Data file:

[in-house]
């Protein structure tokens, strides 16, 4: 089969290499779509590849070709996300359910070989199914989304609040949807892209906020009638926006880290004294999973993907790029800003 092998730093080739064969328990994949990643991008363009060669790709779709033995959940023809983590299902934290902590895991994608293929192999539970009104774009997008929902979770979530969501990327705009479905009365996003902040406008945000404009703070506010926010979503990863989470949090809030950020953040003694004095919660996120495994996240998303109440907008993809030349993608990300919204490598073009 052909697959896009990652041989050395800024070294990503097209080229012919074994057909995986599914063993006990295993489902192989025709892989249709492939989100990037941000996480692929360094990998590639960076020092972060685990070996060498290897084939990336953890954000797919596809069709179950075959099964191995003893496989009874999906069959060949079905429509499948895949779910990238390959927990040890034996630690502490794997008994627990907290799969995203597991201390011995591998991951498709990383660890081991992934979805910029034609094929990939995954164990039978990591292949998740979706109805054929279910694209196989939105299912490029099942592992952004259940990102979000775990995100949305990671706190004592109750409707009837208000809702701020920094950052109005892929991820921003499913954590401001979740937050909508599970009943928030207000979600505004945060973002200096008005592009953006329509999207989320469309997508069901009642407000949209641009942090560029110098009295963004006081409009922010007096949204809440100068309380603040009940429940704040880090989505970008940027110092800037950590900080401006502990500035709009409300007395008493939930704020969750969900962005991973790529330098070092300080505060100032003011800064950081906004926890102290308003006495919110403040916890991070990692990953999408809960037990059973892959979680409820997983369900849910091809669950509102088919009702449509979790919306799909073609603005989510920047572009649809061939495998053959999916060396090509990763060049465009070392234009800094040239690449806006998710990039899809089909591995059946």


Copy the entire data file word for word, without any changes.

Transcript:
[in-house]
């Protein structure tokens, strides 16, 4: 089969290499779509590849070709996300359910070989199914989304609040949807892209906020009638926006880290004294999973993907790029800003 092998730093080739064969328990994949990643991008363009060669790709779709033995959940023809983590299902934290902590895991994608293929192999539970009104774009997008929902979770979530969501990327705009479905009365996003902040406008945000404009703070506010926010979503990863989470949090809030950020953040003694004095919660996120495994996240998303109440907008993809030349993608990300919204490598073009 052909697959896009990652041989050395800024070294990503097209080229012919074994057909995986599914063993006990295993489902192989025709892989249709492939989100990037941000996480692929360094990998590639960076020092972060685990070996060498290897084939990336953890954000797919596809069709179950075959099964191995003893496989009874999906069959060949079905429509499948895949779910990238390959927990040890034996630690502490794997008994627990907290799969995203597991201390011995591998991951498709990383660890081991992934979805910029034609094929990939995954164990039978990591292949998740979706109805054929279910694209196989939105299912490029099942592992952004259940990102979000775990995100949305990671706190004592109750409707009837208000809702701020920094950052109005892929991820921003499913954590401001979740937050909508599970009943928030207000979600505004945060973002200096008005592009953006329509999207989320469309997508069901009642407000949209641009942090560029110098009295963004006081409009922010007096949204809440100068309380603040009940429940704040880090989505970008940027110092800037950590900080401006502990500035709009409300007395008493939930704020969750969900962005991973790529330098070092300080505060100032003011800064950081906004926890102290308003006495919110403040916890991070990692990953999408809960037990059973892959979680409820997983369900849910091809669950509102088919009702449509979790919306799909073609603005989510920047572009649809061939495998053959999916060396090509990763060049465009070392234009800094040239690449806006998710990039899809089909591995059946």